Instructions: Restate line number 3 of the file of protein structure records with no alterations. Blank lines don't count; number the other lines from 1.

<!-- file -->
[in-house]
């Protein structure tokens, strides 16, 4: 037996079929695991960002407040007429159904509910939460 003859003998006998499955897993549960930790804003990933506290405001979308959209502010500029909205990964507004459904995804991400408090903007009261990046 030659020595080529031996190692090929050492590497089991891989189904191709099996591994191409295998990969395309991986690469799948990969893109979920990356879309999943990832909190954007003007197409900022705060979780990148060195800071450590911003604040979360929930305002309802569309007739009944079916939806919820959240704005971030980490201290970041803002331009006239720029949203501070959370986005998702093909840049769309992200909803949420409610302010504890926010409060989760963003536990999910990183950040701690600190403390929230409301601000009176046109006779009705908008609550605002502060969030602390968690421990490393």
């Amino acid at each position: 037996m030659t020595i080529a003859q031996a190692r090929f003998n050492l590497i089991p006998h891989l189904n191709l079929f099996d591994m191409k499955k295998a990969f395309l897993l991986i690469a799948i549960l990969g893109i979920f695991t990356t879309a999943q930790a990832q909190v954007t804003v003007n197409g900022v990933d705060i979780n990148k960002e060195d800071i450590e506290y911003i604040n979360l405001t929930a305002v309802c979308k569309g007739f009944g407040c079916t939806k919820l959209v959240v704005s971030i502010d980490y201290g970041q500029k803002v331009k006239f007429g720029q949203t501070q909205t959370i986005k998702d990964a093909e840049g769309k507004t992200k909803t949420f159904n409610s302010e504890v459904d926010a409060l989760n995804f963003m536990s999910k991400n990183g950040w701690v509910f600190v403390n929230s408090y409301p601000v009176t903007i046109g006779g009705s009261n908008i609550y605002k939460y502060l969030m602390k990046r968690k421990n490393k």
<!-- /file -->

């Amino acid at each position: 037996m030659t020595i080529a003859q031996a190692r090929f003998n050492l590497i089991p006998h891989l189904n191709l079929f099996d591994m191409k499955k295998a990969f395309l897993l991986i690469a799948i549960l990969g893109i979920f695991t990356t879309a999943q930790a990832q909190v954007t804003v003007n197409g900022v990933d705060i979780n990148k960002e060195d800071i450590e506290y911003i604040n979360l405001t929930a305002v309802c979308k569309g007739f009944g407040c079916t939806k919820l959209v959240v704005s971030i502010d980490y201290g970041q500029k803002v331009k006239f007429g720029q949203t501070q909205t959370i986005k998702d990964a093909e840049g769309k507004t992200k909803t949420f159904n409610s302010e504890v459904d926010a409060l989760n995804f963003m536990s999910k991400n990183g950040w701690v509910f600190v403390n929230s408090y409301p601000v009176t903007i046109g006779g009705s009261n908008i609550y605002k939460y502060l969030m602390k990046r968690k421990n490393k």